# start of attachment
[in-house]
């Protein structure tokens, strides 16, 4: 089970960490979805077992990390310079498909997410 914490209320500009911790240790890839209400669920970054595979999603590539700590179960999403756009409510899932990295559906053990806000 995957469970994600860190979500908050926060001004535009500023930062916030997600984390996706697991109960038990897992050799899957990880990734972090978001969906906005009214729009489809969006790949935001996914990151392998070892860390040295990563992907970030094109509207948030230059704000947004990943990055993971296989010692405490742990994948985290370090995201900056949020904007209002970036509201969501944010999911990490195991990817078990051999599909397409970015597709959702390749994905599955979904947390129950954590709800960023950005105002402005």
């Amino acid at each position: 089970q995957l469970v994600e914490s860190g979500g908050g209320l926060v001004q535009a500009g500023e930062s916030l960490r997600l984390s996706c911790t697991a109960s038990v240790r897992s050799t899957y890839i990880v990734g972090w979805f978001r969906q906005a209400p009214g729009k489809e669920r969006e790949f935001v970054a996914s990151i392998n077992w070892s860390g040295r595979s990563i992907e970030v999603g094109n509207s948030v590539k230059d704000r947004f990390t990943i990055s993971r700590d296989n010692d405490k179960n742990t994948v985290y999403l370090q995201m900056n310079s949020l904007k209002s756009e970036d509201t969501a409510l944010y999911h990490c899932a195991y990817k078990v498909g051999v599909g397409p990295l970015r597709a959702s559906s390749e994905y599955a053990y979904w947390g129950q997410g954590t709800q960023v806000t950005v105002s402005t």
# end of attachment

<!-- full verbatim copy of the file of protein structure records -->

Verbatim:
[in-house]
């Protein structure tokens, strides 16, 4: 089970960490979805077992990390310079498909997410 914490209320500009911790240790890839209400669920970054595979999603590539700590179960999403756009409510899932990295559906053990806000 995957469970994600860190979500908050926060001004535009500023930062916030997600984390996706697991109960038990897992050799899957990880990734972090978001969906906005009214729009489809969006790949935001996914990151392998070892860390040295990563992907970030094109509207948030230059704000947004990943990055993971296989010692405490742990994948985290370090995201900056949020904007209002970036509201969501944010999911990490195991990817078990051999599909397409970015597709959702390749994905599955979904947390129950954590709800960023950005105002402005």
């Amino acid at each position: 089970q995957l469970v994600e914490s860190g979500g908050g209320l926060v001004q535009a500009g500023e930062s916030l960490r997600l984390s996706c911790t697991a109960s038990v240790r897992s050799t899957y890839i990880v990734g972090w979805f978001r969906q906005a209400p009214g729009k489809e669920r969006e790949f935001v970054a996914s990151i392998n077992w070892s860390g040295r595979s990563i992907e970030v999603g094109n509207s948030v590539k230059d704000r947004f990390t990943i990055s993971r700590d296989n010692d405490k179960n742990t994948v985290y999403l370090q995201m900056n310079s949020l904007k209002s756009e970036d509201t969501a409510l944010y999911h990490c899932a195991y990817k078990v498909g051999v599909g397409p990295l970015r597709a959702s559906s390749e994905y599955a053990y979904w947390g129950q997410g954590t709800q960023v806000t950005v105002s402005t």